The Lunar New Year (commonly known as the Chinese New Year) is tomorrow! I’m so excited to finally share this collaboration that my friend Joan La (A Cup of Joan) and I have been working on. Joan is an ethical, vegan fashion blogger. Her content exists in a genre somewhere between storytelling, activism, and art. Ultimate goals–I love this babe so much!
I love the way Joan expresses herself and stands up for what she believes in. I’m Vietnamese (with some Chinese, but culturally I’m Viet) and Joan is Korean. We have passionately discussed the need for a bigger presence of Asian American and persons of color in the vegan movement. We’ve both noted that vegan versions of traditional Asian dishes are not as widely known, and it’s especially irksome when our cultural food is either looked down on or appropriated by “trendsetters” with no cultural context (vegan fish sauce as a start up venture, for example…). I could go into it more but this post is going to be long as it is, so I must save that for another time–let’s get to the good stuff! For our CNY collaboration, we decided to each post a recipe and share interviews with our moms, to celebrate our different cultures and share the similarities. Yesss, Asian female empowerment and solidarity! I urge you to check out Joan’s post here, and follow her beautiful inspiring Instagram here–you won’t regret it.
Chinese New Year is about starting anew, making room for the future blessings to come. I actually made some lemon lavender ginger candy the other day, to represent this refreshing new energy. In Vietnamese culture, it’s customary to clean out your house by the first day of the year, and on the first three days of the year, it’s considered bad luck to sweep the house, because you don’t want to sweep out any incoming blessings. Now, more than ever, it is imperative that we all reflect on our hearts, and make room for more love, instead of shutting love out.
I try to keep this blog lighthearted, but my spirit is weary and hurting, and right now, I must express myself authentically–to do otherwise would be a disservice to the people I care about, myself, and you, the reader.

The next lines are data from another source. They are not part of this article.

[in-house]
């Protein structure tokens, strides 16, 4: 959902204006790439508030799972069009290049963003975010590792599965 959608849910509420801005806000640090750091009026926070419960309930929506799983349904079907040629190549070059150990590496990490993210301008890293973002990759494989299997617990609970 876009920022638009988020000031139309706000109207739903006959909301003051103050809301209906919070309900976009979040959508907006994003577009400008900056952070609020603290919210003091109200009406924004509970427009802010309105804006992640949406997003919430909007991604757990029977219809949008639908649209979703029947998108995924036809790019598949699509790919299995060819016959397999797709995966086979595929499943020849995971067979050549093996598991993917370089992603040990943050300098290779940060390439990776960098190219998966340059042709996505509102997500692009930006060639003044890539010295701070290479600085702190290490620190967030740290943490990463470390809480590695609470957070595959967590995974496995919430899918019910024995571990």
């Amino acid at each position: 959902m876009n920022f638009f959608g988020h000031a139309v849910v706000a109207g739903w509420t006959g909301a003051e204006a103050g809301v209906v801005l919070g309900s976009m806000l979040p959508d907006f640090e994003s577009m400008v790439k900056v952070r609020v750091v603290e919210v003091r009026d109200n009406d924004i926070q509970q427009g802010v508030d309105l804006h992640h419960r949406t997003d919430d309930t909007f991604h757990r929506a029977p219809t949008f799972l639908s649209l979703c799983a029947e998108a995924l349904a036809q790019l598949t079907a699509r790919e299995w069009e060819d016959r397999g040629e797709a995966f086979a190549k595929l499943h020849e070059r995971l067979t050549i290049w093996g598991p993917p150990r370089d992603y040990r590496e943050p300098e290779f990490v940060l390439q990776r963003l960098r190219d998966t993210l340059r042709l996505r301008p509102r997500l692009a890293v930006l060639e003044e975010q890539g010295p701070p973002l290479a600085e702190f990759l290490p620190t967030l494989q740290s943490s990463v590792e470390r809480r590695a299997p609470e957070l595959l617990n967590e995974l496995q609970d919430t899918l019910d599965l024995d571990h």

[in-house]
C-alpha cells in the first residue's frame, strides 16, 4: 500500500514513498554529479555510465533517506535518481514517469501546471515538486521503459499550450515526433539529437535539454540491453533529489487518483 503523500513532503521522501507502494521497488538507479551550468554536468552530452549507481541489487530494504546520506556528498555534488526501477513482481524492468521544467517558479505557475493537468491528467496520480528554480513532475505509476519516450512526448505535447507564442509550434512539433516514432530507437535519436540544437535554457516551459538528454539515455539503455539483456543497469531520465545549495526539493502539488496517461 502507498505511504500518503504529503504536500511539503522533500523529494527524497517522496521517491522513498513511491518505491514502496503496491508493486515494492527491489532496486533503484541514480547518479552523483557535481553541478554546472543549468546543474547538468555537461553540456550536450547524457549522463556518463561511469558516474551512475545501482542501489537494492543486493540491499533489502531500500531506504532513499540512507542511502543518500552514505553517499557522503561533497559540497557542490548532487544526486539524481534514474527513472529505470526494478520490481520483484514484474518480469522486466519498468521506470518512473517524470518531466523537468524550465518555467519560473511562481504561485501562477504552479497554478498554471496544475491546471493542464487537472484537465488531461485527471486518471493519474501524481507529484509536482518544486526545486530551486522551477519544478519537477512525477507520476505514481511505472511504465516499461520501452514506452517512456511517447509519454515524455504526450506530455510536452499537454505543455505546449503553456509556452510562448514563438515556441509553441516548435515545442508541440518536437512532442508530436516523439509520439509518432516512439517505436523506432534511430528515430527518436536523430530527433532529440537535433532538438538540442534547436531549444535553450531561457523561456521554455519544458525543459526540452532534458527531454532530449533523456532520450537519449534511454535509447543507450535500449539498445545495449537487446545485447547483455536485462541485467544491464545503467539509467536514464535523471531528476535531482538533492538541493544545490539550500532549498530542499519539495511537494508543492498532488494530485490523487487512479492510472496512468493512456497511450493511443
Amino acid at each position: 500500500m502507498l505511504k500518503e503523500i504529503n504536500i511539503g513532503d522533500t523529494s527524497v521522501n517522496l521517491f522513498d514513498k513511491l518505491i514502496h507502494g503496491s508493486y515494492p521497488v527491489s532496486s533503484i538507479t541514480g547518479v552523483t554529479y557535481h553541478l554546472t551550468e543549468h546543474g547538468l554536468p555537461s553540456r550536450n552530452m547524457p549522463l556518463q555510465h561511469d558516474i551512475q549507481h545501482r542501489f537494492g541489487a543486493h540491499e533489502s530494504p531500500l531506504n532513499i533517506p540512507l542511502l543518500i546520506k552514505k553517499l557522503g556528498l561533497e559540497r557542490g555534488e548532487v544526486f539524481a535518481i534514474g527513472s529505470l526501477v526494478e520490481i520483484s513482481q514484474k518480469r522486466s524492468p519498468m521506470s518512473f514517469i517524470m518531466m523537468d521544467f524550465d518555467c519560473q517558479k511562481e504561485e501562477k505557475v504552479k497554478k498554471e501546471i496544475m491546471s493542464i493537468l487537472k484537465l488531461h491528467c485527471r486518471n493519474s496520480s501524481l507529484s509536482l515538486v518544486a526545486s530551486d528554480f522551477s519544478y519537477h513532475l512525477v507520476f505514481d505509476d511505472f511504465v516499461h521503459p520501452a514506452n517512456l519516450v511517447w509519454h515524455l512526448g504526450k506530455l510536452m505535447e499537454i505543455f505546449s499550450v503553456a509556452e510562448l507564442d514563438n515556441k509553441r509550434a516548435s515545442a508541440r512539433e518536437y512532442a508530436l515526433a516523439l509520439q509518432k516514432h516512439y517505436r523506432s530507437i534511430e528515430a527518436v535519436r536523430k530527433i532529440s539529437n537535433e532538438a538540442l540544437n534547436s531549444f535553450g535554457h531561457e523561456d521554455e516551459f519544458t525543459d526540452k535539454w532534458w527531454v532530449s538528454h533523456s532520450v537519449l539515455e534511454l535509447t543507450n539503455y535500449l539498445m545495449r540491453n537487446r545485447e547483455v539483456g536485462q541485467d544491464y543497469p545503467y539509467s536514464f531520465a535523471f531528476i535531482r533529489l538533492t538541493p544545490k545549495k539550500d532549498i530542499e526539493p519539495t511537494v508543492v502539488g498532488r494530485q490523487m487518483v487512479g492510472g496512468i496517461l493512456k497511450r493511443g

This week’s executive order banning refugees and people from Muslim-majority countries has been heavy on my heart.
My parents were refugees. I would not be here, if not for them and their sacrifices.
I have friends struggling day-to-day in refugee camps in Greece–their futures are in limbo. They are just like you and me. They want to continue their education and contribute to the world, pursuing architecture, journalism, mathematics, and medical studies…but their lives are on pause–I would gladly give them a room myself, alas, they are not welcome here.
Half of my closest friends in grad school are international students from Iran–some of them haven’t seen their beloved family in years. Imagine planning to see your dear parents, or your sister, and suddenly having that chance ripped away from you, indefinitely. How would you feel?
This ban reflects the ugliest and most shameful part of America–it is hatred, motivated by ignorance and discrimination.
My heart has been broken about the world for a long time, but this week, the harsh reality has been absolutely relentless. It can be so paralyzing, but we must resist and speak up for what is right.
When the cruelty of the world is pressing down on everyone and everything I love, and I have trouble seeing the light, I turn to my mom, the strongest person I know. Whatever terrible things may be happening in the world, she is always reminding me to do my best and reflect inward, to cultivate the love in my soul. She encourages me to find the courage to give and share that love to others, on any scale possible. That is where we find our strength, and that is how we help the world.
Below is the interview, translated and transcribed from a conversation I had with my mom in Vietnamese and English.
What does the Lunar New Year (Tết) mean to Vietnamese culture?
Mom: Tết is the new start of everything. Everyone hopes for a better year than last year. That’s why everything is red and gold, for good luck. Just forget about the old, bad luck–it’s over. They want to start something new, better. Since it’s about beginning anew, if people want to start a new diet, or start a new habit, they start at the new year.
It’s a time of celebration and people get to rest with their family. Usually the poor people in the country, they work so hard all year, and Tết is the only time they can rest, for a week or sometimes a whole month, if they can afford it. Typically, my family took off work for a week to ten days. All of the businesses are closed during Tết—if you want to get a shirt tailored or something, no one will be open. Except restaurants, they have to stay open.